absence of Maurice Bejart. However this has lead to a lack of clarity about roles,
levels of responsibility and decision-making.
Annually the company gives approximately 100 performances each year of which 15 – 20 performances take place each year in Lausanne, split between a December season and a spring season. The remaining performances are scheduled predominantly through tours in Europe (France, Italy, Belgium and Spain) with additional regular tours to Japan. By touring regularly to many of these venues, the company has built a strong audience base, the envy of most European dance companies. The degree of activity/touring undertaken is driven by the need to generate box office income which currently contributes approximately 25% of the company’s income.
Historically the company seems to have operated on a relatively short planning cycle. Little commitment or enthusiasm to engage with long-term forward planning, either in terms of venues or repertoire, is apparent. A rather spontaneous, almost opportunistic view of planning seems to have been Bejart’s style. This attitude is reflected in the fact that even the daily schedule for the dancers rehearsals is not decided upon until late the previous day – even then, it may change during the course of the rehearsal day itself.
Broadly speaking the BBL’s (both company and Rudra) current annual operating costs can be summarised as shown below. Income
City of Lausanne
Personnel – salaries and expenses
Other Income – e.g. grants, donations, sponsorship etc
Fixed costs – e.g. insurance, premises, legal and financial etc
Earned income – Box Office
Performance related costs.
On recruitment to the company dancers enjoy continuous full-time employment. In addition to salary, a performance fee is paid to dancers. On tour, hotels and per diems are provided. Dancers work a six day week. There is no collective union membership or agreement in place. At the rehearsal studio a subsidised canteen is available to company staff and Rudra students and staff.
The PR and Communications function is managed internally by Roxane Aybek. She operates with limited internal resources and therefore is dependent on support from external agencies, promoters and individuals. Current arrangements appear to work reasonably well but without additional resources there is no capacity to develop this function. Little (if any) research into the Bejart audience has ever been commissioned and this might merit further investigation. Inevitably the more one knows about your audience the more one is able to target resources.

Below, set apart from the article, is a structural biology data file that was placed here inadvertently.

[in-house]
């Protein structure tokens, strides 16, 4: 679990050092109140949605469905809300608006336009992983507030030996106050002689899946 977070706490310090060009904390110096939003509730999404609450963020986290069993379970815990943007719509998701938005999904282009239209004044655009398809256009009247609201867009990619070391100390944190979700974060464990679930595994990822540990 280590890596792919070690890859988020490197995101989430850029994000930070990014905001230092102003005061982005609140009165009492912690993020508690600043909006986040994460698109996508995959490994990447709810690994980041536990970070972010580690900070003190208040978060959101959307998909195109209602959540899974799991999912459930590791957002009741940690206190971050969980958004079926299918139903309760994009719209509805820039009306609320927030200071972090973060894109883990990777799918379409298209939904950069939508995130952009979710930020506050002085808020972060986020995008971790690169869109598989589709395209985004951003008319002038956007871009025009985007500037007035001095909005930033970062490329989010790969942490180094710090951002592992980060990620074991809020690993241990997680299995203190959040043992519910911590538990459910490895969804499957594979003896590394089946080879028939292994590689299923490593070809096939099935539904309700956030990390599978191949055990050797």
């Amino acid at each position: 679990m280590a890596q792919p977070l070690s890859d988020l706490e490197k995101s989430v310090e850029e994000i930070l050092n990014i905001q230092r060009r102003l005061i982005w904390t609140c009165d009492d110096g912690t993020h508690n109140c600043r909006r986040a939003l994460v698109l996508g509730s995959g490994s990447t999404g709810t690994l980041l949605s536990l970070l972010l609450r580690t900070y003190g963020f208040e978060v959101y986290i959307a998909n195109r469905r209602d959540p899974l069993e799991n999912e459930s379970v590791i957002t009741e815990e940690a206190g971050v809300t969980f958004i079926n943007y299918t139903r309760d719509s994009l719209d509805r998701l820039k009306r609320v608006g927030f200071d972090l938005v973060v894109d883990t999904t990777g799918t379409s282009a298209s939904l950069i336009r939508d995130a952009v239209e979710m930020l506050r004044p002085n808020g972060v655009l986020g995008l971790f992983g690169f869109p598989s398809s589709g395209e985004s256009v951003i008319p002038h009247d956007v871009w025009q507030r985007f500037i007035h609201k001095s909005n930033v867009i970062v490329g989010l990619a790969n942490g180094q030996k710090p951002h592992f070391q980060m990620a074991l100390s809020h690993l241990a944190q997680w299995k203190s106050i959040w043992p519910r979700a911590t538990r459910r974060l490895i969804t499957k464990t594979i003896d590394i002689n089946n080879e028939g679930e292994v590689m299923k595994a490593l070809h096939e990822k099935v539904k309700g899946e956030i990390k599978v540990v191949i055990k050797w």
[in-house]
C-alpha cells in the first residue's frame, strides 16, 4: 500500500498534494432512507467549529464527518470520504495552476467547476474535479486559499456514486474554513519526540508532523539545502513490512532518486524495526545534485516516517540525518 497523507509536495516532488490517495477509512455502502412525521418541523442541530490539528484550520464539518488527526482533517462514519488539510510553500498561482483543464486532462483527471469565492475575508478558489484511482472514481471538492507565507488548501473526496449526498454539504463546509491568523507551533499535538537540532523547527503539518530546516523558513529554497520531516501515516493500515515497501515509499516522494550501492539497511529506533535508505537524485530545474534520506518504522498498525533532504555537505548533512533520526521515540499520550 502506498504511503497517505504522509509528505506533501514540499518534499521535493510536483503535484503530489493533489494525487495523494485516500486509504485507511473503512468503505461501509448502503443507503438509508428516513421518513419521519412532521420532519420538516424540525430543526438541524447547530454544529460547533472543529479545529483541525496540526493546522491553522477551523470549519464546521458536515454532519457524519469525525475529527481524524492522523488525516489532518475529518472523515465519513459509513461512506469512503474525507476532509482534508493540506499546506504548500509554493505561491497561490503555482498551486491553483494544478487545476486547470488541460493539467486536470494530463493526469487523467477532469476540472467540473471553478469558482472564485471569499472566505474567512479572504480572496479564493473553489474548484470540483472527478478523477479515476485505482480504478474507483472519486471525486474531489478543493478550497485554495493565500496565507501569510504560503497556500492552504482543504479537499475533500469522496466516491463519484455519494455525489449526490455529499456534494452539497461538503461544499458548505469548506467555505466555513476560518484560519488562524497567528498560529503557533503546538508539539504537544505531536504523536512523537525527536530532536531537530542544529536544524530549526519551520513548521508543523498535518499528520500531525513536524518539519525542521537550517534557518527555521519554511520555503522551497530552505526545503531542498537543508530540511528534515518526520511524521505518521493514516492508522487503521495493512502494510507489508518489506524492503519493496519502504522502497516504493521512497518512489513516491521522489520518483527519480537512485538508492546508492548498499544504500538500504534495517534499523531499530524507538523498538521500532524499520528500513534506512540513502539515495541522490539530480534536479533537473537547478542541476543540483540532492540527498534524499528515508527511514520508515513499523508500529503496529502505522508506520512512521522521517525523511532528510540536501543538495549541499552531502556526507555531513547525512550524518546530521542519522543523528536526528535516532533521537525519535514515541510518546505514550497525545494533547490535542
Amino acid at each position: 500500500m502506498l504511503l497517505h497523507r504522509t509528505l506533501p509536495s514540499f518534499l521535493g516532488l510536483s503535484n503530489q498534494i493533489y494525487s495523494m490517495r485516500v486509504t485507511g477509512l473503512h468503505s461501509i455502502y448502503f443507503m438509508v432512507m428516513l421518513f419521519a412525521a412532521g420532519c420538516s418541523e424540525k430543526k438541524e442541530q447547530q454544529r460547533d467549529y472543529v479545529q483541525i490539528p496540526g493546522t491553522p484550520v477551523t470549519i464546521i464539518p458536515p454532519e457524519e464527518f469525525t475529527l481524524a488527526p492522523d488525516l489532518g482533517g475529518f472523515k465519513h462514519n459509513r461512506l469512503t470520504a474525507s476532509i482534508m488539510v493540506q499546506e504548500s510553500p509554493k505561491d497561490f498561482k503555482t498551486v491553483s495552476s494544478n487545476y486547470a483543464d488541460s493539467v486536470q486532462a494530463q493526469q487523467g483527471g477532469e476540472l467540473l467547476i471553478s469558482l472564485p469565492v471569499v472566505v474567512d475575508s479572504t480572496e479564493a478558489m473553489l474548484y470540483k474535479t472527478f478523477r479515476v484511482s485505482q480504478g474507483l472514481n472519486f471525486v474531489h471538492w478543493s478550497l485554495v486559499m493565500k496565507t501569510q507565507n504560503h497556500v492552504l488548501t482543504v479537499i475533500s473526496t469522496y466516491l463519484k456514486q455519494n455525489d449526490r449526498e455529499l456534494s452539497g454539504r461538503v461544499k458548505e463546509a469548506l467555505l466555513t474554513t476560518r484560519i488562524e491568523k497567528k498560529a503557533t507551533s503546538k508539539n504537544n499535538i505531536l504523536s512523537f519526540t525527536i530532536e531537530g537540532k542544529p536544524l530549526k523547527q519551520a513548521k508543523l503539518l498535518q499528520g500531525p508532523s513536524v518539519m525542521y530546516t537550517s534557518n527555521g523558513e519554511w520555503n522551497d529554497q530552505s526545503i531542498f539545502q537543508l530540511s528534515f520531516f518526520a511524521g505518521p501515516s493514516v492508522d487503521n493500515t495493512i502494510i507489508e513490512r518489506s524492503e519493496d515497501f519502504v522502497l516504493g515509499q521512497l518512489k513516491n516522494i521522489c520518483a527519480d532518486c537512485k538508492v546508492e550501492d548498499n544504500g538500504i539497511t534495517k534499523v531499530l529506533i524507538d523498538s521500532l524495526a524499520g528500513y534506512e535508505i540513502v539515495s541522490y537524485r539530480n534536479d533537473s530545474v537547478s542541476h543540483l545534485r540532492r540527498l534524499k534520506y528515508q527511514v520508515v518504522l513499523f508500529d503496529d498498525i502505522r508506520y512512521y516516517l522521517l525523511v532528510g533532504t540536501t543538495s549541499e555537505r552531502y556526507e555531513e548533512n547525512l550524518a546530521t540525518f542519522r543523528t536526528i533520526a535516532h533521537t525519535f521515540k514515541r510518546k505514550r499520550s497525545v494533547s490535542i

The BBL premises are effectively rented from the City of Lausanne through an agreement with Beaulieu. The details of the lease agreement are such that BBL is responsible for the internal decoration and cleaning. Cleaning is undertaken through the appointment of a part-time janitor. Security, regarding entrance/access to the premises is poor – it is possible to enter without any request for identity or reasons for entry.
External repairs and maintenance are the responsibility of the landlord.
Similar to many arts organisations, the use of computers at BBL has evolved in a haphazard way, hence there is no functioning complete internal network. Consequently several individuals work on stand-alone computers and various small ad hoc networks have been created in some departments. Little formal IT training occurs.
The options available to BBL are discussed in 4.1, but to a large extent the moment for making choices based on these options has passed. Effectively the option to appoint Gil Roman has taken place and to reverse this decision is considered unwise, in that it would further destabilise the company and add greater uncertainty internally and externally. In any case, in the circumstances surrounding the succession, this option is considered to be the most effective and the most sensible course of action. It is impossible for the succession not to involve an element of risk, however the option to appoint a new Choreographer/Director (4.1a) would, without doubt, be the highest risk. An attempt to ‘find another Bejart’ would be a futile exercise and would make nonsense of the company’s name and identity. Effectively it would be creating a new company and the legacy of Bejart becomes uncertain.